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Click on the pictures above to go to the next section. In the below section, click on the highlighted letters

Revised 29 December 2010

Alphabetical index to the States

Each of these links will take you to a brief history or web page on the subject listed. Within each state, there are additional links that take you to state-specific weblinks. You now have at least a brief history of each state and the county boundary changes. All counties are listed, including some of the discontinued or revised counties. Eventually these will link to other sites with further information. If you click off of the Tin Type Shop to follow some of these links, you will need to use your back arrow to return to this site.

The Tin Type Shop is a genealogy website with connections to the following names: Allen, Bell, Blagg, Campbell, Carr, Cochran, Craven(s), Cunningham, Dillard, Douglas(s), Eastwood, Evans, Ford, Foster, George, Harris, Harrison, Hunter, Keebler, King, Lay, Love, Lutes, O'Rear, Osborn, Russell, Shaffer, Shearman, Vaughn and Wilson. More names will be added as connections are established.

The Pegelow Post follows the genealogical history of Gary Pegelow back through the Mayflower Society connections and over to England with Cromwell. The Pegelow Post is no longer an active portion of this website. When you click on the Pegelow links, you will be directed to another website. This is my husband's line. All questions regarding the Pegelow heritage need to be directed to him.

Alabama

Alaska

Arizona

Arkansas

California

Colorado

Connecticut

Delaware

Florida

Georgia

Hawaii Idaho Illinois Indiana Iowa
Kansas Kentucky Louisiana Maine Maryland
Massachusetts Michigan Minnesota Mississippi Missouri
Montana Nebraska Nevada New Hampshire New Jersey
New Mexico New York North Carolina North Dakota Ohio
Oklahoma Oregon Pennsylvania Rhode Island South Carolina
South Dakota Tennessee Texas Utah Vermont
Virginia Washington West Virginia Wisconsin Wyoming

When researching in the United States, it is helpful to have at least a rudimentary working knowledge of American History. There are many good books written on the subject. Any one of them will do for your purposes. For the total neophyte to U S History, there is a book on history in the Dummies series that gives a general overview. One must give credit to the aborigines who were here first. consider also the explorers of the many nations, each of whom probably has some claim towards the discovery of a part of this great nation. We generally credit Christopher Columbus with the discovery of the "new world", but there are those who dispute this.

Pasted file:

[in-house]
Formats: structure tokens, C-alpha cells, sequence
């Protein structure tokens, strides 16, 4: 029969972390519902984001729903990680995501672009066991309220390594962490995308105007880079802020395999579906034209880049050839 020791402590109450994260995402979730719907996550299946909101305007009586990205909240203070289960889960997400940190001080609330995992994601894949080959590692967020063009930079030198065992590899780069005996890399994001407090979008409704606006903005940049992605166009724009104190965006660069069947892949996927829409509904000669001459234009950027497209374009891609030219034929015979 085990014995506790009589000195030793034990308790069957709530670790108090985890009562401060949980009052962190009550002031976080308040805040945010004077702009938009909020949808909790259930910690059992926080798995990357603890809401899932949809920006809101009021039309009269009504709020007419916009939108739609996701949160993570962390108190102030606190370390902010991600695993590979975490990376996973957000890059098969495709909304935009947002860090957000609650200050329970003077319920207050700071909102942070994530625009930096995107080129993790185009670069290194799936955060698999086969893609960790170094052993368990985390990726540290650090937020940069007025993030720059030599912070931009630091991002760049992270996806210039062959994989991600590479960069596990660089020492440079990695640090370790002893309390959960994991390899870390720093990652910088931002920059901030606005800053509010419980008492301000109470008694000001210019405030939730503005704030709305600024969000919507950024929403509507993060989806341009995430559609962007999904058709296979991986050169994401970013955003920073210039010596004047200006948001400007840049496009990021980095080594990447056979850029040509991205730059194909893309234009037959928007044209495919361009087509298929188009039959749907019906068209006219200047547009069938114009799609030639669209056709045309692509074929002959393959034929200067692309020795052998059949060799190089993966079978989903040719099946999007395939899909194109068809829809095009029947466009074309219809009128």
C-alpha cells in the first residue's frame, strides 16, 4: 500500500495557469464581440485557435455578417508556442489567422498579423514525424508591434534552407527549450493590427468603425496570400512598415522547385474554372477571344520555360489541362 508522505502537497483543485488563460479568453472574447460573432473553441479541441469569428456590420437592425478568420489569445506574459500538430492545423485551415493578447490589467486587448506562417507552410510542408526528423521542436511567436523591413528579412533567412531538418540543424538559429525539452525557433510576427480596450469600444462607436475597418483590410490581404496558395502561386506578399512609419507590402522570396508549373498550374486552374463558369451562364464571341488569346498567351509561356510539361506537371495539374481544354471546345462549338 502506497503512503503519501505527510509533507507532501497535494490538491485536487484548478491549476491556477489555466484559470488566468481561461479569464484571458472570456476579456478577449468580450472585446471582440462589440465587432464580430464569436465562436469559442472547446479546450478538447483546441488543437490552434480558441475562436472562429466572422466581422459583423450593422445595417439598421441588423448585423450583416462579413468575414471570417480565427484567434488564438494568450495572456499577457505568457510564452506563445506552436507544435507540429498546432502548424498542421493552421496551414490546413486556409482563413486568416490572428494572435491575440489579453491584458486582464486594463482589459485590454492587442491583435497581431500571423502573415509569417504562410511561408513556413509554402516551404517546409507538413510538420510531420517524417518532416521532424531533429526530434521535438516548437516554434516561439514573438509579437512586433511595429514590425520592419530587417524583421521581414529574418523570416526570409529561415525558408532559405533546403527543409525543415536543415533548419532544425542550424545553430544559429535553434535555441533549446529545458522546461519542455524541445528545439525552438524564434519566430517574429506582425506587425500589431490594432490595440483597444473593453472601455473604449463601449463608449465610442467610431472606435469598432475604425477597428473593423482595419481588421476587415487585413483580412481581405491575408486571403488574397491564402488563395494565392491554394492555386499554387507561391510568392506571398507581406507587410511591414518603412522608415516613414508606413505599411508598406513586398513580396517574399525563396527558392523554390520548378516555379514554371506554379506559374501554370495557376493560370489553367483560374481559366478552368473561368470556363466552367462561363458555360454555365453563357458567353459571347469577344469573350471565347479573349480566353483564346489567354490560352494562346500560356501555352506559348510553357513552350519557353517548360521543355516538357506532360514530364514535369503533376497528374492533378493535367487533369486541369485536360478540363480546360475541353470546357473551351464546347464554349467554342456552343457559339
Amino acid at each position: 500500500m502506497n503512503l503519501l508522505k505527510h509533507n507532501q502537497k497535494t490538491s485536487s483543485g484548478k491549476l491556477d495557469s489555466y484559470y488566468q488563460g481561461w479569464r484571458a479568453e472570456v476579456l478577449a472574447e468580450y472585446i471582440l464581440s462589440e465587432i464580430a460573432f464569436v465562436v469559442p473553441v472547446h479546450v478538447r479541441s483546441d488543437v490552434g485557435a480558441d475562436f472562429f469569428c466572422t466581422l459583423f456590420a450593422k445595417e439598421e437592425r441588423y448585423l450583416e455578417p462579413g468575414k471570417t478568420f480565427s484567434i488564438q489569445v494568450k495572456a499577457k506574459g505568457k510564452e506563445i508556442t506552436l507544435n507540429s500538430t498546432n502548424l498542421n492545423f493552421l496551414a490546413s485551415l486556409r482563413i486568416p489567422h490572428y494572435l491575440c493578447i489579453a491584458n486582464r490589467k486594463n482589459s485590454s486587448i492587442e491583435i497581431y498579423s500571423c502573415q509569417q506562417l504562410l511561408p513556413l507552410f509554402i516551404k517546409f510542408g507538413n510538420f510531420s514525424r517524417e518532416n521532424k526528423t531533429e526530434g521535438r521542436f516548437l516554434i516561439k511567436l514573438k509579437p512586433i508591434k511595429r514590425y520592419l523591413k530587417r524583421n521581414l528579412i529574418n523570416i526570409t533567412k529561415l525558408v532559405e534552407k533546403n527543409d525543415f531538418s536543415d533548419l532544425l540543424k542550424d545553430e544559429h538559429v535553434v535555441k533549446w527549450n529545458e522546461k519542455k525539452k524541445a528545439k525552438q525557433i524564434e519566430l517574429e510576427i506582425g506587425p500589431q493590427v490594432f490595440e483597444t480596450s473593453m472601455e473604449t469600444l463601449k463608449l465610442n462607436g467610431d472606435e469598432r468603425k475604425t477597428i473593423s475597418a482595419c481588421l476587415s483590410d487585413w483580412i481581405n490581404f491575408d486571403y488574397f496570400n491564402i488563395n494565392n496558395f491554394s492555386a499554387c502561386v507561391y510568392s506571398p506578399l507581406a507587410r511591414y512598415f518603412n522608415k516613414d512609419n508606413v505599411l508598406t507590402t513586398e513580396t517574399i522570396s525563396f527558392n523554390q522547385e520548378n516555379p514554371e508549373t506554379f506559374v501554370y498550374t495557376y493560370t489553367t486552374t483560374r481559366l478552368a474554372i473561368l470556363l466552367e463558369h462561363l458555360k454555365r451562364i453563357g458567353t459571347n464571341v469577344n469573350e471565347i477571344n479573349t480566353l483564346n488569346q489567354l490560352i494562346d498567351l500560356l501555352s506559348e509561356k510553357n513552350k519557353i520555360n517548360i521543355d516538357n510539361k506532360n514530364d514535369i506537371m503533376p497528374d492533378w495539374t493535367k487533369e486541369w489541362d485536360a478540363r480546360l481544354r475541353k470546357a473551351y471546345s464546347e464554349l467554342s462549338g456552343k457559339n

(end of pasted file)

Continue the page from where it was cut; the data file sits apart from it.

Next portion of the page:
For the purposes of the average researcher, our history can be broken into smaller bites so as not to overwhelm the reader. Our history should be broken up, at first, to the discovery, the planting of settlements, the growth of the colonies, the American Revolution and the subsequent formation of the Union. You may wish to go back and review the subsequent wars, including the French and Indian Wars, the King Phillip's War, the War of 1812, and most importantly, the Civil War. Some of the military records of the enlistees in these wars still exist in our National Archives and copies of your ancestor's records may be available. Although not a Mormon myself, I have found that they are more than willing to assist nonmembers of their denomination in family research and many records, not available elsewhere, may be found in their libraries on microfilm and microfische. you should also be aware that many books, not available in your local library, can be borrowed through inter-library loan through your local library. The cost for borrowing the book is nominal, but you cannot remove the book from the library. You must do your research at your local facility and there is a time limit for borrowing the books, after which, they are returned to the original library. The National Genealogical Society also has a lending library arrangement.

A word to new researchers. If you write to another researcher requesting information, be as specific in what you know about the person in question in your letter. Offer to pay for postage and photocopying and always include a stamped, self-addressed envelope if you expect a reply. Research costs a lot of money and it is unfair to expect others to pay for your research expenses or to give you for free, that for which they have themselves paid. It is also a good idea to at least offer to pay for their research time as your request takes time away from their own. For this reason, I found I had to begin charging for researching other people's materials. There are many helpful websites on State research and genealogy information. I have tried to include a few for each state. The following is a brief listing of some websites that cover a more general national level. Be aware that many of these sites charge for membership. I will also include the Family Tree DNA website as this site is also connected to a major DNA project hosted by the National Geographic Magazine. If you have not done your DNA test yet, this is the website I recommend. It is expensive, but the results will help to link us to our past.

NATIONAL GENEALOGICAL SOCIETY CINDY'S LIST OF GENEALOGICAL SITES
GENEALOGY BANK.COM (NEWSPAPER COLLECTIONS) ANCESTRY.COM
ELLIS ISLAND NATIONAL WOMEN'S HISTORY PROJECT
NATIONAL ARCHIVES FAMILY TREE DNA
U S GENWEB PROJECT LDS TEMPLE RESEARCH SITE
DAUGHTERS OF THE AMERICAN REVOLUTION LIBRARY SONS OF THE AMERICAN REVOLUTION LIBRARY